Quarterback Eric Christensen, a senior, has been the Thornton Academy starter since the first game of his junior year. His counterpart, Liam Fitzpatrick of Cheverus, had to wait for two talented players to graduate before getting his shot.
While they’ve taken different paths to their positions, there’s no denying their importance to their team’s success. The seniors are much more than caretakers of the offense.
When No. 1 Cheverus (10-0) and No. 2 Thornton Academy (9-1) play for the Western Class A football championship at 12:30 p.m. Saturday at Cheverus High, both quarterbacks will be asked to stay cool, make split-second decisions, throw pinpoint passes and run for first downs.
For Christensen and Fitzpatrick, it’s nothing they haven’t done all season.
The stakes are higher this week and even more so the following Saturday for the player whose team advances to the state final Nov. 17 at Fitzpatrick Stadium.
Last week in the regional semifinals, the quarterbacks had two of their best performances of the season.
On Cheverus’ third play of the game against Portland, Fitzpatrick threw a 52-yard touchdown pass after the Bulldogs had just stuffed a couple of running plays.
So much for momentum.
Against Scarborough, Thornton scored on its first seven possessions with Christensen directly involved in five of those scores — three scoring passes and two short sneaks for touchdowns.
Unlike some teams where the quarterback is the offense, Fitzpatrick and Christensen have the luxury of strong supporting casts. They hand off to arguably two of the best players in Class A — running backs Donald Goodrich of Cheverus and Andrew Libby of Thornton, who also double as defensive stalwarts. Their tight ends, Ryan Casale and Dakota Tarbox, are big, sure-handed receivers.
“It’s great having a playmaker at every position,” said Christensen. “It makes it pretty easy with the players around me.”
Added Fitzpatrick: “I know my teammates are giving 100 percent and they know I’m giving 100 percent.”
Fitzpatrick and Christensen add to their teams’ depth with their running and passing. Neither Cheverus nor Thornton can be considered pass-first teams, but when they do, they make their opponents pay.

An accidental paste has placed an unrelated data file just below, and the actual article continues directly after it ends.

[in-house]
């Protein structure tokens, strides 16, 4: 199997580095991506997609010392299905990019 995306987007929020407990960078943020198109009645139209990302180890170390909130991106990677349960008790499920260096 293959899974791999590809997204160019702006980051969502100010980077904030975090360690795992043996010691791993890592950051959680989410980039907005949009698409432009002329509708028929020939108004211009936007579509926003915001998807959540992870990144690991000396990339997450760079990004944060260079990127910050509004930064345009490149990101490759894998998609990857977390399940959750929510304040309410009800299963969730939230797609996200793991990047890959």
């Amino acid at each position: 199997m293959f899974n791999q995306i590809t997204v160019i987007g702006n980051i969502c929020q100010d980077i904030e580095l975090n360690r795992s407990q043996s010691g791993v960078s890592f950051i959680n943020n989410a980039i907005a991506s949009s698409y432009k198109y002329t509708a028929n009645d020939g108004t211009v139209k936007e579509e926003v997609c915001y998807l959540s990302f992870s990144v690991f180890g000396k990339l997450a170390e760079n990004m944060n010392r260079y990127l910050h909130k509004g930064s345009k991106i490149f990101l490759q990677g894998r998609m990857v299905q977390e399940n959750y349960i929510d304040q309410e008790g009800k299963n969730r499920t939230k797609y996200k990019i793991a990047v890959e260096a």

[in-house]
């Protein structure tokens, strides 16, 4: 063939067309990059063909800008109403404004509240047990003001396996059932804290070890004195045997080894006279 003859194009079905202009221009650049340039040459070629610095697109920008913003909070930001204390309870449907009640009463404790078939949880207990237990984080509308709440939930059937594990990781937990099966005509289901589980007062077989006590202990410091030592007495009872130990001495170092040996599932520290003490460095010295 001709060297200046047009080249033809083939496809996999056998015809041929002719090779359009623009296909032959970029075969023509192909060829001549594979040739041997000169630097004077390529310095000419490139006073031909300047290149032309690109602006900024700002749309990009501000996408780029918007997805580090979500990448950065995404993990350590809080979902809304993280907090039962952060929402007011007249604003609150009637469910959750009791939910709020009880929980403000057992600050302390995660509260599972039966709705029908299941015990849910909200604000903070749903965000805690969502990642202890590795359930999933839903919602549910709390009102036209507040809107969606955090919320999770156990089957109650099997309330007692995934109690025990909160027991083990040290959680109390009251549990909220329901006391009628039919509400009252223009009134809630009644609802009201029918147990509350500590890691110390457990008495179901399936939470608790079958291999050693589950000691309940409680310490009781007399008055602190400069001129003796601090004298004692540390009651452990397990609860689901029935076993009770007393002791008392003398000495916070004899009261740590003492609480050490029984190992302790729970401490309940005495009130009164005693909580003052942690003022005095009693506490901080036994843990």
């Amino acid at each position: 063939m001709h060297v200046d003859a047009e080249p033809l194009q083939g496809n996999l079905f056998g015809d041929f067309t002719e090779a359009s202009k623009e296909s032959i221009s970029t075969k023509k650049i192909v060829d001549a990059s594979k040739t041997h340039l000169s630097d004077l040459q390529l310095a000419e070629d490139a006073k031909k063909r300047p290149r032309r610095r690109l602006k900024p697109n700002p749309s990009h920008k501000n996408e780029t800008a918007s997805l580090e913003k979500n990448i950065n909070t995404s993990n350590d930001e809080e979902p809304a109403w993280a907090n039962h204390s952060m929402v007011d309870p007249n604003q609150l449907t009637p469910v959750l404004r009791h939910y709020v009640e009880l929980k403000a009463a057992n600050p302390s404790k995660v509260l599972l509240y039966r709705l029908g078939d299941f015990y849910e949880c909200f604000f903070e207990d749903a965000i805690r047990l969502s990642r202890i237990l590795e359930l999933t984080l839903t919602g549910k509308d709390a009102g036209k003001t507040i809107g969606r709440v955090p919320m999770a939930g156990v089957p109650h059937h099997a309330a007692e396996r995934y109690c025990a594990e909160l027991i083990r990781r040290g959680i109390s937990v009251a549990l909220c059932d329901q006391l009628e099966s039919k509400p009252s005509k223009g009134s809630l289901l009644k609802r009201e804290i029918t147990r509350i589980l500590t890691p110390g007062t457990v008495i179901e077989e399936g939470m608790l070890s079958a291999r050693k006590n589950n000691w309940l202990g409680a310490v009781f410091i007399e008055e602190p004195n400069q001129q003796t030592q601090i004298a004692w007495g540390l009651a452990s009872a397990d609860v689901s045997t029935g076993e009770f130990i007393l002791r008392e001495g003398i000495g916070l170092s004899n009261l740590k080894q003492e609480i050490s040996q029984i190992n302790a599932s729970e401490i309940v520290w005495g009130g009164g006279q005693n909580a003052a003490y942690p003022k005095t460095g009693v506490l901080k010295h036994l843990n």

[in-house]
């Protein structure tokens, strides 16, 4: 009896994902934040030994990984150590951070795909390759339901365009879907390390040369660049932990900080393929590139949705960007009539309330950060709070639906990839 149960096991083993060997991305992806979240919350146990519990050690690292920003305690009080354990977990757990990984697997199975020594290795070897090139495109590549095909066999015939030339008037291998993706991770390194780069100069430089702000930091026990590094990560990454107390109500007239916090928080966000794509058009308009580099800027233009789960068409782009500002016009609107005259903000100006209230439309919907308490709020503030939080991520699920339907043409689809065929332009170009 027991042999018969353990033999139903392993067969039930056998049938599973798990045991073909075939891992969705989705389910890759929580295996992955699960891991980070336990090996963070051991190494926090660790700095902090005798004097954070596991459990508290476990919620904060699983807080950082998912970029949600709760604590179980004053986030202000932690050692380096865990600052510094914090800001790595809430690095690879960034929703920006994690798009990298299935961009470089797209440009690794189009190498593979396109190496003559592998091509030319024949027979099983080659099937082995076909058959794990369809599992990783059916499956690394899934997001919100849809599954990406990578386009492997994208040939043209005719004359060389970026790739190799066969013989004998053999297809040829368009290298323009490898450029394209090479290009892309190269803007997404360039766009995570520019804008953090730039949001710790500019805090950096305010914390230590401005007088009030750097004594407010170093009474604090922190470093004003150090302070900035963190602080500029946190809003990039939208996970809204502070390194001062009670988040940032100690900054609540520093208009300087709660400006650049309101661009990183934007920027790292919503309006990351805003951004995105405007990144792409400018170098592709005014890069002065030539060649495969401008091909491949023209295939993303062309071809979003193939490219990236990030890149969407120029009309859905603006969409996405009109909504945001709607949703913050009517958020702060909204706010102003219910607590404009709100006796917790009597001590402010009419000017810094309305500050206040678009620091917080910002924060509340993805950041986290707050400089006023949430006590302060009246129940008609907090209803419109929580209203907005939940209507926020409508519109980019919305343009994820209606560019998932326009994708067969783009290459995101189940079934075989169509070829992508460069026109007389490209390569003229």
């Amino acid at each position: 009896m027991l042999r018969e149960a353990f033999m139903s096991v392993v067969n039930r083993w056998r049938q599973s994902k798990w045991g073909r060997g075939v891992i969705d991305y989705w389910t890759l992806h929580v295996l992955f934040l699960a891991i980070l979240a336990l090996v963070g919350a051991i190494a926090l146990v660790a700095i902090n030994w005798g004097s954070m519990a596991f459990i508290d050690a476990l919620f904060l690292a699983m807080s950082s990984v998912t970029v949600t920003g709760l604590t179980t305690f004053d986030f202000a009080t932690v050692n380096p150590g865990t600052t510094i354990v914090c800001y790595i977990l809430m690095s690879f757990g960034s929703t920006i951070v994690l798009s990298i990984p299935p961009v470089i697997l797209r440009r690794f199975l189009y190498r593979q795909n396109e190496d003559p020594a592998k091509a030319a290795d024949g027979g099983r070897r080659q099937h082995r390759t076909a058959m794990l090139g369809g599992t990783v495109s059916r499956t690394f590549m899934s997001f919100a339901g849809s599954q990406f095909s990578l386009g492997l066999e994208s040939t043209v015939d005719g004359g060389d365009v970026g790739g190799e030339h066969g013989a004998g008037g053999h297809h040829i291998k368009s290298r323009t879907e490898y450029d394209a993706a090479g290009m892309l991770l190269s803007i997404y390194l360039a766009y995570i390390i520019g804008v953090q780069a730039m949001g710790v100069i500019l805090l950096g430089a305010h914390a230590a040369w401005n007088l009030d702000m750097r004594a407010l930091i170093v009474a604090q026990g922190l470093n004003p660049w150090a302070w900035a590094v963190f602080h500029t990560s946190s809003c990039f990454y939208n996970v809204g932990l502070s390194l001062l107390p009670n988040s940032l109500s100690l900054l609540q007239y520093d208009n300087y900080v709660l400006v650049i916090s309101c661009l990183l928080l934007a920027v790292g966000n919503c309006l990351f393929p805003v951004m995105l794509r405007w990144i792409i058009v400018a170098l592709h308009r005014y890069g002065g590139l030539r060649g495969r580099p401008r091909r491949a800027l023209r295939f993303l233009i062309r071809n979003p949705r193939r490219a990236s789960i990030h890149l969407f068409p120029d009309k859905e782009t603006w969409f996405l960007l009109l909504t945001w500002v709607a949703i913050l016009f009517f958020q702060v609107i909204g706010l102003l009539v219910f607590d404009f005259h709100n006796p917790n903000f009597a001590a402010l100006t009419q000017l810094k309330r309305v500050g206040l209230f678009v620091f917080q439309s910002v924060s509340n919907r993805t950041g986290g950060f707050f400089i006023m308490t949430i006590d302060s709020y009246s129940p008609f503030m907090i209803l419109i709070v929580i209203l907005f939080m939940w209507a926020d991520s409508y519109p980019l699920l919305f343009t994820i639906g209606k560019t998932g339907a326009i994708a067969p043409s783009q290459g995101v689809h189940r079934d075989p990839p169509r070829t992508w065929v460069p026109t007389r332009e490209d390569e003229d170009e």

The two quarterbacks have shown strong and accurate arms. Last week Fitzpatrick was 4 of 5 for 129 yards and Christensen was 6 of 6 for 140 yards.
Their running styles offer a contrast.
At 6-foot-2, 220 pounds, Christensen is a battering ram when he gets up a head of steam. He runs almost exclusively north-south.
Fitzpatrick is 6 feet, 160 pounds and elusive. Portland seemingly had him trapped behind the line of scrimmage a few times only to have him escape and turn a loss into a gain. One of the Stags’ plays is to have Fitzpatrick roll out and run.
For the Golden Trojans, Christensen lines up in the shotgun, fakes the handoff and runs straight ahead. With misdirection, the play has been effective all season.
“Eric has been very consistent for us this year,” said Thornton Coach Kevin Kezal. “We ask a lot of our quarterback. His decision making with the run and the pass has improved. Eric has worked hard in becoming a better quarterback. He’s done everything we’ve asked of him.”
Christensen has taken quarterback lessons from two former Boston College quarterbacks — Quinton Porter, a Portland native, and Brian St. Pierre.
“I’ve been working with Quinton for two years and with Brian at the end of last year,” said Christensen. “It was a lot of work on mechanics and footwork. And what to do in certain situations. It’s helped me a lot.”
Christensen started in the secondary as a sophomore, but stopped after he became the starting quarterback. He is a backup safety and outside linebacker.
Fitzpatrick has started in the secondary since his sophomore year and played wide receiver the last two years before moving to quarterback. He was the backup quarterback to Peter Gwilym as a sophomore and to Cam Olson last season.
“They were really good role models,” said Fitzpatrick.
Entering the season, the biggest question for the two-time defending Class A champions was at quarterback. While Fitzpatrick brings his own style, the position hasn’t skipped a beat in terms of productivity or efficiency.
“He has really matured as a player and an athlete,” said Cheverus Coach John Wolfgram.
“He’s a good leader.”
On Oct. 13, Cheverus beat Thornton 28-14 in Saco to tie the Class A record for consecutive wins at 31. Cheverus never trailed in the game.
Cheverus will be looking for the same fast start Saturday, while Thornton knows it can’t afford any offensive lulls, which it had in the first meeting.
“We need to come out more physical and execute better,” said Christensen.
“We need to play our game for 48 minutes,” said Fitzpatrick.
Staff Writer Tom Chard can be reached at 791-6419 or at:
Twitter: TomChard PPH